The outbreak of the novel coronavirus (COVID-19) epidemic at the beginning of 2020 has adversely influenced China’s retail industry, especially brick-and-mortar retailers. But some retailers were well prepared, and they responded quickly to the incident, turning the crisis into an opportunity.
The epidemic brings fresh inspiration to the retail landscape and enables the industry to usher in new opportunities for the future. Nielsen has closely tracked the developments in the retail industry since the epidemic emerged.
Recent Nielsen research, which involves data from key retail companies and more than 10,000 traditional grocery stores, has uncovered challenges retailers are facing in response to the outbreak, as well as the changes and opportunities the sector will face once the epidemic ends.
“The COVID-19 outbreak is a huge test for China’s retail industry,” said Justin Sargent, president of Nielsen China. “However, retailers generally have shown great flexibility and resilience in a very volatile environment. Many retailers have quickly organized resources, responded actively to a rapidly changing situation and adjusted their business strategy. Many retailers are telling us that they see opportunity arising out of this crisis and that the epidemic will accelerate the future development of the retail sector.”
Challenges for the retailers, and their responses to the epidemic
Nielsen findings showed that the impact of COVID-19 outbreak on retailers during the Spring Festival was polarized. Among the surveyed retail companies, 42% said their sales declined compared with the same period last year, with 29% of the group stating that their sales fell significantly. In contrast, 44% of retailers reported growing sales, with 28% reporting significant growth.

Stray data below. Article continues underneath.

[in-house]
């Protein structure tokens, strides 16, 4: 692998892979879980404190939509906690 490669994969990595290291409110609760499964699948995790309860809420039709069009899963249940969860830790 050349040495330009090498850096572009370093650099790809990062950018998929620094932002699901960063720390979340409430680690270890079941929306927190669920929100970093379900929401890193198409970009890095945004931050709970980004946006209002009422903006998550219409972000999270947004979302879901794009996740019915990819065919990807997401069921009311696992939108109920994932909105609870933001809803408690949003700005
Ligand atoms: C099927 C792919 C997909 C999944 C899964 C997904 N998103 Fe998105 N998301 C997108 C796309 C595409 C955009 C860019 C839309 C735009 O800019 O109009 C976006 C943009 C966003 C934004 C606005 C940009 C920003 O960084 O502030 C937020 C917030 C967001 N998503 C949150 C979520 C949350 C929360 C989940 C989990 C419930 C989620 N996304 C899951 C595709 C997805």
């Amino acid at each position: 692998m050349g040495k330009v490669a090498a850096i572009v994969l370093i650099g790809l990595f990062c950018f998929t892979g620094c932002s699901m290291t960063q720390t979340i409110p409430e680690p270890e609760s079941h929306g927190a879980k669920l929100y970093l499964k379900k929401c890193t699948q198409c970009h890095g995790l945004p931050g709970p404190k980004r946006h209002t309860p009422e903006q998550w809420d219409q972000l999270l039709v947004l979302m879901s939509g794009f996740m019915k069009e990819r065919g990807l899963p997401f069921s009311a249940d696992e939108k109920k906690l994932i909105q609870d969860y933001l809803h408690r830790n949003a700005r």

Across retail business types, most of the large businesses, such as hypermarkets / supermarkets, said their sales growth was good, and top retailers performed well, relying on strong supply chains. The sales of small businesses, especially convenience stores, slowed down. Stores specializing in personal care and cosmetic products, as well as some maternal and infant stores, have been greatly affected. Other maternal and infant stores, however, have generated significant growth by actively expanding online and across social media channels to meet consumer demand during the epidemic.
Nielsen research showed that in light of the COVID-19 outbreak, retailers are facing three primary challenges: insufficient inventory of some categories, difficulty in logistics and distribution, and inadequate staff to deliver orders.
Some retailers, however, were able to quickly organize the resources, respond actively to the epidemic, and launch a series of measures to help turn crisis into opportunity. These measures included flexible coordination of participants in the supply chain, ensuring the efficiency of product supply, showing care and concern for employees, rationally deploying staff, adjusting the store’s operating hours, expanding businesses through online channels and in community and strengthening corporate brand marketing to enhance consumers’ trust and favorable impression.
Changes and opportunities for the retail industry when the epidemic is over
As we saw in the retail industry during the SARS period, consumption will likely to rebound following the COVID-19 outbreak. The retail sector, which has been tested by the epidemic, will continue to face changes and opportunities.
That fact notwithstanding, many retailers can see beyond the outbreak. Specifically, 46% of the surveyed retailers say they are optimistic about the business prospects over the next half of the year. Comparatively, a total of 36% of retailers worry about the future and believe the operating pressure will increase.